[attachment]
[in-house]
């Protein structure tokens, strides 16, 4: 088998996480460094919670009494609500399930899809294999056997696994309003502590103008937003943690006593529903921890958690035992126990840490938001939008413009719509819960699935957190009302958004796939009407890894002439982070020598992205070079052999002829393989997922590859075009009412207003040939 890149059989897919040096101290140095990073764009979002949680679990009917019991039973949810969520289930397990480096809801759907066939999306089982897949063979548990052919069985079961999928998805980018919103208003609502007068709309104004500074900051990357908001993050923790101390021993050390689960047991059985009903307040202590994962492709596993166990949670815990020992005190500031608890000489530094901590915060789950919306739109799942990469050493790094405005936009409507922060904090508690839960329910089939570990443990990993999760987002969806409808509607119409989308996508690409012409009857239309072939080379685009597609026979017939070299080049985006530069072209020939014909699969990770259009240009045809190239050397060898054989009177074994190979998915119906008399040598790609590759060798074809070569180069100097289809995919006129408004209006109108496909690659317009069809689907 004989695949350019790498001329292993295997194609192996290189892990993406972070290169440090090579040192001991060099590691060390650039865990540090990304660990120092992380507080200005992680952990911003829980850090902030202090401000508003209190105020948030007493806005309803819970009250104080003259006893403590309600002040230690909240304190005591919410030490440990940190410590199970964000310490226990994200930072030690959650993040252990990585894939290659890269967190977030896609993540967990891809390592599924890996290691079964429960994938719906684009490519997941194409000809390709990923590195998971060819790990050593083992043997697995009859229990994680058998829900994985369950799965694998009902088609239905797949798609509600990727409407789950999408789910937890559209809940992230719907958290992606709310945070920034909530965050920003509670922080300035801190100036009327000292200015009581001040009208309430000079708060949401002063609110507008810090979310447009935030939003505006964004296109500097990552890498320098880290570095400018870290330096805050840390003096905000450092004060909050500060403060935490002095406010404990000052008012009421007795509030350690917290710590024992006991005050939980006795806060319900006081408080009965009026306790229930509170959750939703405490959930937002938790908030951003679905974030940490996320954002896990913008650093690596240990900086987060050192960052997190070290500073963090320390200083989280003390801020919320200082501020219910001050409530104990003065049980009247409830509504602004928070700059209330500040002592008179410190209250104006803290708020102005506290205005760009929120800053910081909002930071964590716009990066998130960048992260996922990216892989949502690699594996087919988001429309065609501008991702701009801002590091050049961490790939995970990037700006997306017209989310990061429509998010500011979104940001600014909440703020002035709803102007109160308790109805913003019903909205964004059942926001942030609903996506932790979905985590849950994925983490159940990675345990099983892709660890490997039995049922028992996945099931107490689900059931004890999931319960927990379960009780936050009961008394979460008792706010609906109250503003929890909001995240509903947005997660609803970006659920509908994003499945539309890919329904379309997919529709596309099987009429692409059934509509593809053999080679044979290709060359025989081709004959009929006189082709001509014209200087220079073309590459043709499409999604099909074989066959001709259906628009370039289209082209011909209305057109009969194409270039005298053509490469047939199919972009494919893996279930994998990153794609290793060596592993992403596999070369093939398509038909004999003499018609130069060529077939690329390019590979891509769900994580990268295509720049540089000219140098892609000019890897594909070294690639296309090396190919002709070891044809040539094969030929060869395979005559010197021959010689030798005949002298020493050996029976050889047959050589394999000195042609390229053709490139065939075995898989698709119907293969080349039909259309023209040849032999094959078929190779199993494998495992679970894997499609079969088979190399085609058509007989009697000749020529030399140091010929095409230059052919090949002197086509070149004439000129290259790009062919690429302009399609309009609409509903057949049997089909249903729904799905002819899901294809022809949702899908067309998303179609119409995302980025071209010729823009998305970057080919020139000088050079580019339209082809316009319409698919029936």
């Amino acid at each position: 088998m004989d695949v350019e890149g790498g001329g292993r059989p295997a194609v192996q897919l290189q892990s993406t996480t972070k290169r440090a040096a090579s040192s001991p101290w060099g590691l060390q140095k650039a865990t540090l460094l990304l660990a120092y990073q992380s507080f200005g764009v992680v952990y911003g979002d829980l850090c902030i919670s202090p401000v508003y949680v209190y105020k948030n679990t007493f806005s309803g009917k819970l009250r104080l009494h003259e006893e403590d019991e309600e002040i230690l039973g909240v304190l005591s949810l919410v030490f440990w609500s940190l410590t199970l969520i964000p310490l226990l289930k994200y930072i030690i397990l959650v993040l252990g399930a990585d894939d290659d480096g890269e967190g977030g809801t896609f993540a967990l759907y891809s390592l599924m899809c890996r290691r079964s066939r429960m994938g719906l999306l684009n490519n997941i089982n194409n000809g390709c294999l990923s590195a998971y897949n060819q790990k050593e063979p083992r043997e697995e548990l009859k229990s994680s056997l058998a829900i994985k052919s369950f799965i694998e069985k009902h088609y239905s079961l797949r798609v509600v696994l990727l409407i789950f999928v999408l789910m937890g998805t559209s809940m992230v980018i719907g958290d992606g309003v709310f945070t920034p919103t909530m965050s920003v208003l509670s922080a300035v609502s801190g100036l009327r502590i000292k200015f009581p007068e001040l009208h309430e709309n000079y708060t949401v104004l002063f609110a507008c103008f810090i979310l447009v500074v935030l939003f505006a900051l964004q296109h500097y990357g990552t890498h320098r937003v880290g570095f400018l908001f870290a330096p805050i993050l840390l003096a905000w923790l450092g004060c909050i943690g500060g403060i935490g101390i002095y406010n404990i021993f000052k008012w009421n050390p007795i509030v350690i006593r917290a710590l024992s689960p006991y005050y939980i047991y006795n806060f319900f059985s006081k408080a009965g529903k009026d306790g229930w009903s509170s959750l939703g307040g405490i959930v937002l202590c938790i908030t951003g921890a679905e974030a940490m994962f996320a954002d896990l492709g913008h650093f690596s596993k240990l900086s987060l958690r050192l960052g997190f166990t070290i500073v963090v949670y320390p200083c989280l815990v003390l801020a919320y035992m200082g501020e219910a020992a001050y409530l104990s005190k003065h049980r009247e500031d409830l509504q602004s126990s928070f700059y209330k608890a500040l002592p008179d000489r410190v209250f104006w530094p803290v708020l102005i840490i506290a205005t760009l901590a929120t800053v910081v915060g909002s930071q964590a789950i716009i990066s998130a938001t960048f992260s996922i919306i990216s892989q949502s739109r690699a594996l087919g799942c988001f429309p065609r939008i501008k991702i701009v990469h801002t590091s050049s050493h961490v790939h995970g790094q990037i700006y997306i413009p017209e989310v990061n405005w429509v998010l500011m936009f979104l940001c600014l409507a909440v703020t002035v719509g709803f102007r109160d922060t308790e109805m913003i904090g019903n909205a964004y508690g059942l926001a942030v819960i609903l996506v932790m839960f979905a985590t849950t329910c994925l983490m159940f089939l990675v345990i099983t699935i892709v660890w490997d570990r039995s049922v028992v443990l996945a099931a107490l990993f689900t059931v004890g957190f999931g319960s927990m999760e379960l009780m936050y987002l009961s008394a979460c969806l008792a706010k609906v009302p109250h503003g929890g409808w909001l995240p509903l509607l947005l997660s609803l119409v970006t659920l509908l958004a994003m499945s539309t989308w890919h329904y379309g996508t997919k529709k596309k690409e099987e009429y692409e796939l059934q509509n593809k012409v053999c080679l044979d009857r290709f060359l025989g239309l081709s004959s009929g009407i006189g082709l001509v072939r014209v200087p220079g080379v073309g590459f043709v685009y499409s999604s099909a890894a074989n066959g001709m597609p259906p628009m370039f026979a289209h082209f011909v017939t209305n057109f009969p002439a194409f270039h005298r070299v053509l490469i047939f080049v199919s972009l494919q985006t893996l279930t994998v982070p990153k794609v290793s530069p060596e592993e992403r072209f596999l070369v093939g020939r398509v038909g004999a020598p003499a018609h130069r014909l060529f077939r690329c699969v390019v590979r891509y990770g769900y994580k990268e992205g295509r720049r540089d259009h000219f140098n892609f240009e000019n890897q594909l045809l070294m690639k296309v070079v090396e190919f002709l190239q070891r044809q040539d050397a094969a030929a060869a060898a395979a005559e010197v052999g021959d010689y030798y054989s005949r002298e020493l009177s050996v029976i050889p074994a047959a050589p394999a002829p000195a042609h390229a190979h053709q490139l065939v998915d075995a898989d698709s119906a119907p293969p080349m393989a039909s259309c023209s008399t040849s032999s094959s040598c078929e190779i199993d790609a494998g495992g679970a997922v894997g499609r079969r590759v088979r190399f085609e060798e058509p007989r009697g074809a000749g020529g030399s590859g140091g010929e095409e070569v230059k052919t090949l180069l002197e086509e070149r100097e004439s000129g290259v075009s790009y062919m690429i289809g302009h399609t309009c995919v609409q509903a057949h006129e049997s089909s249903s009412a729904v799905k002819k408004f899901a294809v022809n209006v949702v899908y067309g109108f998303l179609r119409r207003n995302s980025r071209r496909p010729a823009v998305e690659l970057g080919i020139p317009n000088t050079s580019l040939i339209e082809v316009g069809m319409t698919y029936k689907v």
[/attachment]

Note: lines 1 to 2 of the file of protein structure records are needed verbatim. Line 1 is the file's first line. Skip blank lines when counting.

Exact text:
[in-house]
């Protein structure tokens, strides 16, 4: 088998996480460094919670009494609500399930899809294999056997696994309003502590103008937003943690006593529903921890958690035992126990840490938001939008413009719509819960699935957190009302958004796939009407890894002439982070020598992205070079052999002829393989997922590859075009009412207003040939 890149059989897919040096101290140095990073764009979002949680679990009917019991039973949810969520289930397990480096809801759907066939999306089982897949063979548990052919069985079961999928998805980018919103208003609502007068709309104004500074900051990357908001993050923790101390021993050390689960047991059985009903307040202590994962492709596993166990949670815990020992005190500031608890000489530094901590915060789950919306739109799942990469050493790094405005936009409507922060904090508690839960329910089939570990443990990993999760987002969806409808509607119409989308996508690409012409009857239309072939080379685009597609026979017939070299080049985006530069072209020939014909699969990770259009240009045809190239050397060898054989009177074994190979998915119906008399040598790609590759060798074809070569180069100097289809995919006129408004209006109108496909690659317009069809689907 004989695949350019790498001329292993295997194609192996290189892990993406972070290169440090090579040192001991060099590691060390650039865990540090990304660990120092992380507080200005992680952990911003829980850090902030202090401000508003209190105020948030007493806005309803819970009250104080003259006893403590309600002040230690909240304190005591919410030490440990940190410590199970964000310490226990994200930072030690959650993040252990990585894939290659890269967190977030896609993540967990891809390592599924890996290691079964429960994938719906684009490519997941194409000809390709990923590195998971060819790990050593083992043997697995009859229990994680058998829900994985369950799965694998009902088609239905797949798609509600990727409407789950999408789910937890559209809940992230719907958290992606709310945070920034909530965050920003509670922080300035801190100036009327000292200015009581001040009208309430000079708060949401002063609110507008810090979310447009935030939003505006964004296109500097990552890498320098880290570095400018870290330096805050840390003096905000450092004060909050500060403060935490002095406010404990000052008012009421007795509030350690917290710590024992006991005050939980006795806060319900006081408080009965009026306790229930509170959750939703405490959930937002938790908030951003679905974030940490996320954002896990913008650093690596240990900086987060050192960052997190070290500073963090320390200083989280003390801020919320200082501020219910001050409530104990003065049980009247409830509504602004928070700059209330500040002592008179410190209250104006803290708020102005506290205005760009929120800053910081909002930071964590716009990066998130960048992260996922990216892989949502690699594996087919988001429309065609501008991702701009801002590091050049961490790939995970990037700006997306017209989310990061429509998010500011979104940001600014909440703020002035709803102007109160308790109805913003019903909205964004059942926001942030609903996506932790979905985590849950994925983490159940990675345990099983892709660890490997039995049922028992996945099931107490689900059931004890999931319960927990379960009780936050009961008394979460008792706010609906109250503003929890909001995240509903947005997660609803970006659920509908994003499945539309890919329904379309997919529709596309099987009429692409059934509509593809053999080679044979290709060359025989081709004959009929006189082709001509014209200087220079073309590459043709499409999604099909074989066959001709259906628009370039289209082209011909209305057109009969194409270039005298053509490469047939199919972009494919893996279930994998990153794609290793060596592993992403596999070369093939398509038909004999003499018609130069060529077939690329390019590979891509769900994580990268295509720049540089000219140098892609000019890897594909070294690639296309090396190919002709070891044809040539094969030929060869395979005559010197021959010689030798005949002298020493050996029976050889047959050589394999000195042609390229053709490139065939075995898989698709119907293969080349039909259309023209040849032999094959078929190779199993494998495992679970894997499609079969088979190399085609058509007989009697000749020529030399140091010929095409230059052919090949002197086509070149004439000129290259790009062919690429302009399609309009609409509903057949049997089909249903729904799905002819899901294809022809949702899908067309998303179609119409995302980025071209010729823009998305970057080919020139000088050079580019339209082809316009319409698919029936």